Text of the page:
Saturday, April 8, 2017

Grunt by Mary Roach



Why I Read It: I think I hooked myself, after reading Stiff. Feels like I'm adding her to the list of authors I will read whenever they publish.

Summary: Subtitle: "The Curious Science of Humans at War."

My Thoughts: Years ago, a friend and I did some research for a book we were writing about a local military base and found that much more went on at the base than we originally expected to find. Underneath the straightforward training for combat in World War II was an undercurrent of experimentation. There were uniforms and equipment, vehicles like the Aqua Cheetah and self-propelled scissor bridges. But at the deepest level was the war against seasickness. A doctor on base even developed a "seasick machine" that recreated the illness so that he could test different remedies on "volunteers." At the heart of it all was a harrowing statistic. The Army expected that for troops landing in amphibious raids casualties could be expected to be as high as 90%, due to seasickness.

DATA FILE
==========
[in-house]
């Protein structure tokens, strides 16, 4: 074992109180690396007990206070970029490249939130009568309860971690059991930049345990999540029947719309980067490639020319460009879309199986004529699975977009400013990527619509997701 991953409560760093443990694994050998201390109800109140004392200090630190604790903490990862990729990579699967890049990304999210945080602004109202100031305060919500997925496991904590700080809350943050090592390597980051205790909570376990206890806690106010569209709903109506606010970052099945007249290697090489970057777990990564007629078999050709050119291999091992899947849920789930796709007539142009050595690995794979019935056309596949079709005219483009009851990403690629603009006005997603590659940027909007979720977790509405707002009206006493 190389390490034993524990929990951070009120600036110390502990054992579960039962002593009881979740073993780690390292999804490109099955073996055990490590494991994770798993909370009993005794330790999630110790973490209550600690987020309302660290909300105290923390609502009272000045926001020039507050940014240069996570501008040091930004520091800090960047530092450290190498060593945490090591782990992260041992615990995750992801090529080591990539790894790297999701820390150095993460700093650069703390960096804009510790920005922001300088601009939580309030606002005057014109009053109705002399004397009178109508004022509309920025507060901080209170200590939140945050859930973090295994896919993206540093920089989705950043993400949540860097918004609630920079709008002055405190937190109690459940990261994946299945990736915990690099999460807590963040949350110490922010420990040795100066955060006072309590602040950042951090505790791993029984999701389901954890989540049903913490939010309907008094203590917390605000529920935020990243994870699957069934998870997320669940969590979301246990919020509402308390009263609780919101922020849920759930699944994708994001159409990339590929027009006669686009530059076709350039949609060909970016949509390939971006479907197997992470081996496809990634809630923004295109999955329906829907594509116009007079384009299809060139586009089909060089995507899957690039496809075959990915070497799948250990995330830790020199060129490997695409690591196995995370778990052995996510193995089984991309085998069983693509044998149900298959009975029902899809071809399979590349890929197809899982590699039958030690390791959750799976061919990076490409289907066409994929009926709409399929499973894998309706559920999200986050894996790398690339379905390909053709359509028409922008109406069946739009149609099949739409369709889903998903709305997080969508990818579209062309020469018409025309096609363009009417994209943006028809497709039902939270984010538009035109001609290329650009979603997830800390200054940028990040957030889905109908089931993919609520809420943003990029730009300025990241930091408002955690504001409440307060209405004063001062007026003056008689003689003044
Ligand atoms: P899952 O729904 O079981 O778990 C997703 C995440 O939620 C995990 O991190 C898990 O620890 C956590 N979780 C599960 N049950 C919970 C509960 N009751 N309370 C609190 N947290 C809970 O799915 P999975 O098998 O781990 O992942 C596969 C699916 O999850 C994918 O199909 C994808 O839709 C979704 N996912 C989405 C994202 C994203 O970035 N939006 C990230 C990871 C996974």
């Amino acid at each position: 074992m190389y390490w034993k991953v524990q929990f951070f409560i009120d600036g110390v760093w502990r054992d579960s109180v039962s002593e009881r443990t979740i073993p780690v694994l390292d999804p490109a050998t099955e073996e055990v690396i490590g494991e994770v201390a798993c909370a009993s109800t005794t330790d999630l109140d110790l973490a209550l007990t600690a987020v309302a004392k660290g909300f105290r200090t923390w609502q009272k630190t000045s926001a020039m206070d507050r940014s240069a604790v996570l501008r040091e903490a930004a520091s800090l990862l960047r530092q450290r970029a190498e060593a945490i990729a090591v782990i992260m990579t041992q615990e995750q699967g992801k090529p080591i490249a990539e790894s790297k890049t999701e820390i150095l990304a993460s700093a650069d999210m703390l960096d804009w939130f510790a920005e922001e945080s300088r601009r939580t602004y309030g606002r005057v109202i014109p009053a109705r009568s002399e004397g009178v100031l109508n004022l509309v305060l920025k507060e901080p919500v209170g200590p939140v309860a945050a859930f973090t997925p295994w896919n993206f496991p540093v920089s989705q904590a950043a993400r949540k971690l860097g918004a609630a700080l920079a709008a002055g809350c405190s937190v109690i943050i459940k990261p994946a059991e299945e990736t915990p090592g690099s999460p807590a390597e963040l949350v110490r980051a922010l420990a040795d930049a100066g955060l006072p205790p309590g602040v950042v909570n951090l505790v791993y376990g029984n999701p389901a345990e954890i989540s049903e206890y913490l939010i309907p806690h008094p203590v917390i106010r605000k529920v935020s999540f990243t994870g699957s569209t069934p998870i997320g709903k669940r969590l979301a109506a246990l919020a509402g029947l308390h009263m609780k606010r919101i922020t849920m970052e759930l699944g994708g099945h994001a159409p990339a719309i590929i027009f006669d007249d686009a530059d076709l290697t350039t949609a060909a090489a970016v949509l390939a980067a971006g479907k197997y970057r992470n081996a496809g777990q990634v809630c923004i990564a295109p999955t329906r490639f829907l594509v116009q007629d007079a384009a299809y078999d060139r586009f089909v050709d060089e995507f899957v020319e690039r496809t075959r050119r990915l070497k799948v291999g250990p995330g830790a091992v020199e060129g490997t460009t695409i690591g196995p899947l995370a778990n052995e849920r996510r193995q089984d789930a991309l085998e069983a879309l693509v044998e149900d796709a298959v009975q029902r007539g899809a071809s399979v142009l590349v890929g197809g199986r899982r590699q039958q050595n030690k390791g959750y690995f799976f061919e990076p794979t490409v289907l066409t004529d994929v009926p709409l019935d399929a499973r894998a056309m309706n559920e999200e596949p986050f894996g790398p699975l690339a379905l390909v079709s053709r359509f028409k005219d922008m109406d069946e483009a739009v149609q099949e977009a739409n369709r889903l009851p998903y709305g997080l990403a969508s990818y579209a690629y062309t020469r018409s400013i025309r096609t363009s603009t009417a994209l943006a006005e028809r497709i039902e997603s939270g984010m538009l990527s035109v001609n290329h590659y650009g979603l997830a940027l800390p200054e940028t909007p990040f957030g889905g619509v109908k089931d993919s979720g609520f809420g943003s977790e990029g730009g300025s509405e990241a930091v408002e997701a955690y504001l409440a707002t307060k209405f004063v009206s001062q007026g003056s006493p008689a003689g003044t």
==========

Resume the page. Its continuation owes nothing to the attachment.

And that is generally what this book is about, fine-tuning the American soldier to make him or her as safe as possible in all operations, by wrapping him or her in the most durable and lightest gear available. The author, in her typical graphic but deliberate style, walks us through the testing facilities and labs where the work is being done, on hearing, on fabrics and more. She stays clear of weaponry, telling us this book is about the soldier and how s/he adapts to combat. There is also a focus on rebuilding soldiers torn apart by war, which is not for the squeamish.

The author, as usual, uses self-deprecating humor to tell the story, dropping bad jokes on submarine commanders and exposing her ignorance on specific topics in the most awkward places. It humanizes the process of dealing with topics such as the effects of diarrhea on combat operations.

It's a losing battle, of course. War will take lives. But the goal of the book is to highlight what is being done to deal with the minutiae that may eliminated or controlled in order to lessen casualties in future wars.

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